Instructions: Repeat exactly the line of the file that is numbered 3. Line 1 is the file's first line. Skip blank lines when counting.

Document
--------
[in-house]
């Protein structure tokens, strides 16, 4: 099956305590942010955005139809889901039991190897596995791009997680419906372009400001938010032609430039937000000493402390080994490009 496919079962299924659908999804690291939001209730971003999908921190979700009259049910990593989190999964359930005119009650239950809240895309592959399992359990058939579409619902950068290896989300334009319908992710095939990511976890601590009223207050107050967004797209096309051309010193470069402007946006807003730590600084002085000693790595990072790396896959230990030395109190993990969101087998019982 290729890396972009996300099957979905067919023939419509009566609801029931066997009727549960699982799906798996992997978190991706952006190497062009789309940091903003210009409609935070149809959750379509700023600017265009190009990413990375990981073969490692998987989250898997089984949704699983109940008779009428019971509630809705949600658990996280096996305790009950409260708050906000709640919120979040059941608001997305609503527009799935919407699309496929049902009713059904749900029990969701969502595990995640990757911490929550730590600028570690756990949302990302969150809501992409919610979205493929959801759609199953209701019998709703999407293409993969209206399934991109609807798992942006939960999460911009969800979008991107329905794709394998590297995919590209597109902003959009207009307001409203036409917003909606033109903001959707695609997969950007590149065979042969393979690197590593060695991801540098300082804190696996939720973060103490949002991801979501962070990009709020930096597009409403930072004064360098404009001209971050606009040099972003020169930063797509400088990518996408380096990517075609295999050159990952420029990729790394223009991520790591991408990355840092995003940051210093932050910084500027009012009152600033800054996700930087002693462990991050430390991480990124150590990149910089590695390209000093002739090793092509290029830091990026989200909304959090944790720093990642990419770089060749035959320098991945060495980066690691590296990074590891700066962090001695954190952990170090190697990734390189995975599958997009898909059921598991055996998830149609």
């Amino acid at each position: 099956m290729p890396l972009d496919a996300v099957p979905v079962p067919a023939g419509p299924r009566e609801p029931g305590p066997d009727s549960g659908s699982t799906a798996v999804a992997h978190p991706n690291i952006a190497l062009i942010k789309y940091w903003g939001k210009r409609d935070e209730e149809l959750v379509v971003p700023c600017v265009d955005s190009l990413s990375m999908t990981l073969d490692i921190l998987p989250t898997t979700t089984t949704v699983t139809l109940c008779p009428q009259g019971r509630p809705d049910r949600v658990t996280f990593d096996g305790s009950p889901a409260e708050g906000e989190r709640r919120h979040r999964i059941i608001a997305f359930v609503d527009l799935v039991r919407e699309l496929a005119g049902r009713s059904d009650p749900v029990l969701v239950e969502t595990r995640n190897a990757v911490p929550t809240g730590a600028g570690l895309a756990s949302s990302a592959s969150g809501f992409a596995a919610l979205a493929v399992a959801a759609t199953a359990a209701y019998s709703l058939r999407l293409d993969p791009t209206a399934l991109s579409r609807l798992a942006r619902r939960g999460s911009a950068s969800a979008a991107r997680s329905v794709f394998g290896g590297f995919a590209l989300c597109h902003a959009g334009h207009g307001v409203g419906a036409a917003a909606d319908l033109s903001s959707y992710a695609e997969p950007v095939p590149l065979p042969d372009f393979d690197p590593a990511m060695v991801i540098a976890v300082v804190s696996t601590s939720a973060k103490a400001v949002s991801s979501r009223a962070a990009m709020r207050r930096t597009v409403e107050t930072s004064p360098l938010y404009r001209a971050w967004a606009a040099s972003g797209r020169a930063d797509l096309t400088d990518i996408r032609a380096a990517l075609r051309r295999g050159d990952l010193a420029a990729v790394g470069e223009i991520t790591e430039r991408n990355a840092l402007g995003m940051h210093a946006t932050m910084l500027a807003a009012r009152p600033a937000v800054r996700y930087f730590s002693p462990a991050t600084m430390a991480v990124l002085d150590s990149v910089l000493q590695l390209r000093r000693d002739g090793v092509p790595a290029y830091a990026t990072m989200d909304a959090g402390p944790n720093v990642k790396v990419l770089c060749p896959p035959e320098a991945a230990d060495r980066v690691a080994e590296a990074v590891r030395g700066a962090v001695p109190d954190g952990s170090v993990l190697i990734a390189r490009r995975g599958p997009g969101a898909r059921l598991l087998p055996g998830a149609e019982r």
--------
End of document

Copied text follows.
């Amino acid at each position: 099956m290729p890396l972009d496919a996300v099957p979905v079962p067919a023939g419509p299924r009566e609801p029931g305590p066997d009727s549960g659908s699982t799906a798996v999804a992997h978190p991706n690291i952006a190497l062009i942010k789309y940091w903003g939001k210009r409609d935070e209730e149809l959750v379509v971003p700023c600017v265009d955005s190009l990413s990375m999908t990981l073969d490692i921190l998987p989250t898997t979700t089984t949704v699983t139809l109940c008779p009428q009259g019971r509630p809705d049910r949600v658990t996280f990593d096996g305790s009950p889901a409260e708050g906000e989190r709640r919120h979040r999964i059941i608001a997305f359930v609503d527009l799935v039991r919407e699309l496929a005119g049902r009713s059904d009650p749900v029990l969701v239950e969502t595990r995640n190897a990757v911490p929550t809240g730590a600028g570690l895309a756990s949302s990302a592959s969150g809501f992409a596995a919610l979205a493929v399992a959801a759609t199953a359990a209701y019998s709703l058939r999407l293409d993969p791009t209206a399934l991109s579409r609807l798992a942006r619902r939960g999460s911009a950068s969800a979008a991107r997680s329905v794709f394998g290896g590297f995919a590209l989300c597109h902003a959009g334009h207009g307001v409203g419906a036409a917003a909606d319908l033109s903001s959707y992710a695609e997969p950007v095939p590149l065979p042969d372009f393979d690197p590593a990511m060695v991801i540098a976890v300082v804190s696996t601590s939720a973060k103490a400001v949002s991801s979501r009223a962070a990009m709020r207050r930096t597009v409403e107050t930072s004064p360098l938010y404009r001209a971050w967004a606009a040099s972003g797209r020169a930063d797509l096309t400088d990518i996408r032609a380096a990517l075609r051309r295999g050159d990952l010193a420029a990729v790394g470069e223009i991520t790591e430039r991408n990355a840092l402007g995003m940051h210093a946006t932050m910084l500027a807003a009012r009152p600033a937000v800054r996700y930087f730590s002693p462990a991050t600084m430390a991480v990124l002085d150590s990149v910089l000493q590695l390209r000093r000693d002739g090793v092509p790595a290029y830091a990026t990072m989200d909304a959090g402390p944790n720093v990642k790396v990419l770089c060749p896959p035959e320098a991945a230990d060495r980066v690691a080994e590296a990074v590891r030395g700066a962090v001695p109190d954190g952990s170090v993990l190697i990734a390189r490009r995975g599958p997009g969101a898909r059921l598991l087998p055996g998830a149609e019982r």